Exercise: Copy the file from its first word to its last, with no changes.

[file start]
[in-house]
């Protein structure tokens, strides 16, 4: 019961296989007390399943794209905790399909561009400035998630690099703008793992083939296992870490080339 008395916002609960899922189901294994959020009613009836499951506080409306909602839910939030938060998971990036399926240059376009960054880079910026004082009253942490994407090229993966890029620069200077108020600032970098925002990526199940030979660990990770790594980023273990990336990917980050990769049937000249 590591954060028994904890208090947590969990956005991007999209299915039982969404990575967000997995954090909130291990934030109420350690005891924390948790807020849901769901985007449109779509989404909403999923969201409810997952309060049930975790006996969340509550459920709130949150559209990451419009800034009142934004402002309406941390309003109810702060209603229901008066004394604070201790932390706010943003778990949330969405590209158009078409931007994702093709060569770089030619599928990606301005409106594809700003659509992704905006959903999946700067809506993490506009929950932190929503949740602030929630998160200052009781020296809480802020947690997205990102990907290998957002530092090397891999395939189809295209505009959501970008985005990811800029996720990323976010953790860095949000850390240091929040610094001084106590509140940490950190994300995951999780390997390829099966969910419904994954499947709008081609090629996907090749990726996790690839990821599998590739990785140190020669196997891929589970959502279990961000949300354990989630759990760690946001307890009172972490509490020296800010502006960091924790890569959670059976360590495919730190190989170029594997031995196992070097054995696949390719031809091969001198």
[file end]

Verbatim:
[in-house]
């Protein structure tokens, strides 16, 4: 019961296989007390399943794209905790399909561009400035998630690099703008793992083939296992870490080339 008395916002609960899922189901294994959020009613009836499951506080409306909602839910939030938060998971990036399926240059376009960054880079910026004082009253942490994407090229993966890029620069200077108020600032970098925002990526199940030979660990990770790594980023273990990336990917980050990769049937000249 590591954060028994904890208090947590969990956005991007999209299915039982969404990575967000997995954090909130291990934030109420350690005891924390948790807020849901769901985007449109779509989404909403999923969201409810997952309060049930975790006996969340509550459920709130949150559209990451419009800034009142934004402002309406941390309003109810702060209603229901008066004394604070201790932390706010943003778990949330969405590209158009078409931007994702093709060569770089030619599928990606301005409106594809700003659509992704905006959903999946700067809506993490506009929950932190929503949740602030929630998160200052009781020296809480802020947690997205990102990907290998957002530092090397891999395939189809295209505009959501970008985005990811800029996720990323976010953790860095949000850390240091929040610094001084106590509140940490950190994300995951999780390997390829099966969910419904994954499947709008081609090629996907090749990726996790690839990821599998590739990785140190020669196997891929589970959502279990961000949300354990989630759990760690946001307890009172972490509490020296800010502006960091924790890569959670059976360590495919730190190989170029594997031995196992070097054995696949390719031809091969001198």